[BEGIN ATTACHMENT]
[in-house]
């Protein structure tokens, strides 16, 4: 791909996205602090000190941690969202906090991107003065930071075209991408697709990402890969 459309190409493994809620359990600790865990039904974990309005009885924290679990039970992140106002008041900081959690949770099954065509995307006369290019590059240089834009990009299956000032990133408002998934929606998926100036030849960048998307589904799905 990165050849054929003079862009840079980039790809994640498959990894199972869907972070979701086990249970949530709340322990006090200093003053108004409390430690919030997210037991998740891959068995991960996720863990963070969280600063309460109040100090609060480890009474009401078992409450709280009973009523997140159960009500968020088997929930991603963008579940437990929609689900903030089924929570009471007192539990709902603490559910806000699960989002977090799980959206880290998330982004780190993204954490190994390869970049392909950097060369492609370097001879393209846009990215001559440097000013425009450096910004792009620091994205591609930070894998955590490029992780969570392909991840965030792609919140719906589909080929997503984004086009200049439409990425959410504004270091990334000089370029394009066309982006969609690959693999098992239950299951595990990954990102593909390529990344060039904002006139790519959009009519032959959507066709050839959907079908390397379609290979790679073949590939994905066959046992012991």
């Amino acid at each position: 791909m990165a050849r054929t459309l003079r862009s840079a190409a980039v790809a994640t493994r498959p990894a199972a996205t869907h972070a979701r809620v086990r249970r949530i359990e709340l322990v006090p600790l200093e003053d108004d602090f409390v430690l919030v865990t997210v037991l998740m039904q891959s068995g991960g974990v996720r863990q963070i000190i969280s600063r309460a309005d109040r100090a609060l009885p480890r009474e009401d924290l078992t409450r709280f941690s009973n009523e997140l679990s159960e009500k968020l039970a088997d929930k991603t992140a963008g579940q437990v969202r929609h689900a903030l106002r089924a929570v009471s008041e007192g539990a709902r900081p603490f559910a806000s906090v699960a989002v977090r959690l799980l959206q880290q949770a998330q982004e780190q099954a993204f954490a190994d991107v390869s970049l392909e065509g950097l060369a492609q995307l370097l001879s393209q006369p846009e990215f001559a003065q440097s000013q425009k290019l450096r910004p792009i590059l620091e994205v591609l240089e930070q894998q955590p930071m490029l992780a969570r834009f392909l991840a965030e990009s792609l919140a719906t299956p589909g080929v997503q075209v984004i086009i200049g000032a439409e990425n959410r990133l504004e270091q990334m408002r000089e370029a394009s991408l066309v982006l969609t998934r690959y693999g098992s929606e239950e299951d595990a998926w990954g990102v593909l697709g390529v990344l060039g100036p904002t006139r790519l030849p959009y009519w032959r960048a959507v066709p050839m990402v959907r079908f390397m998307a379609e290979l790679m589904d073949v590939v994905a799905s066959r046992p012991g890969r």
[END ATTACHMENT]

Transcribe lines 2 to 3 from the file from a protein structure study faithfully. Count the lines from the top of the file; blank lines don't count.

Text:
């Protein structure tokens, strides 16, 4: 791909996205602090000190941690969202906090991107003065930071075209991408697709990402890969 459309190409493994809620359990600790865990039904974990309005009885924290679990039970992140106002008041900081959690949770099954065509995307006369290019590059240089834009990009299956000032990133408002998934929606998926100036030849960048998307589904799905 990165050849054929003079862009840079980039790809994640498959990894199972869907972070979701086990249970949530709340322990006090200093003053108004409390430690919030997210037991998740891959068995991960996720863990963070969280600063309460109040100090609060480890009474009401078992409450709280009973009523997140159960009500968020088997929930991603963008579940437990929609689900903030089924929570009471007192539990709902603490559910806000699960989002977090799980959206880290998330982004780190993204954490190994390869970049392909950097060369492609370097001879393209846009990215001559440097000013425009450096910004792009620091994205591609930070894998955590490029992780969570392909991840965030792609919140719906589909080929997503984004086009200049439409990425959410504004270091990334000089370029394009066309982006969609690959693999098992239950299951595990990954990102593909390529990344060039904002006139790519959009009519032959959507066709050839959907079908390397379609290979790679073949590939994905066959046992012991």
């Amino acid at each position: 791909m990165a050849r054929t459309l003079r862009s840079a190409a980039v790809a994640t493994r498959p990894a199972a996205t869907h972070a979701r809620v086990r249970r949530i359990e709340l322990v006090p600790l200093e003053d108004d602090f409390v430690l919030v865990t997210v037991l998740m039904q891959s068995g991960g974990v996720r863990q963070i000190i969280s600063r309460a309005d109040r100090a609060l009885p480890r009474e009401d924290l078992t409450r709280f941690s009973n009523e997140l679990s159960e009500k968020l039970a088997d929930k991603t992140a963008g579940q437990v969202r929609h689900a903030l106002r089924a929570v009471s008041e007192g539990a709902r900081p603490f559910a806000s906090v699960a989002v977090r959690l799980l959206q880290q949770a998330q982004e780190q099954a993204f954490a190994d991107v390869s970049l392909e065509g950097l060369a492609q995307l370097l001879s393209q006369p846009e990215f001559a003065q440097s000013q425009k290019l450096r910004p792009i590059l620091e994205v591609l240089e930070q894998q955590p930071m490029l992780a969570r834009f392909l991840a965030e990009s792609l919140a719906t299956p589909g080929v997503q075209v984004i086009i200049g000032a439409e990425n959410r990133l504004e270091q990334m408002r000089e370029a394009s991408l066309v982006l969609t998934r690959y693999g098992s929606e239950e299951d595990a998926w990954g990102v593909l697709g390529v990344l060039g100036p904002t006139r790519l030849p959009y009519w032959r960048a959507v066709p050839m990402v959907r079908f390397m998307a379609e290979l790679m589904d073949v590939v994905a799905s066959r046992p012991g890969r």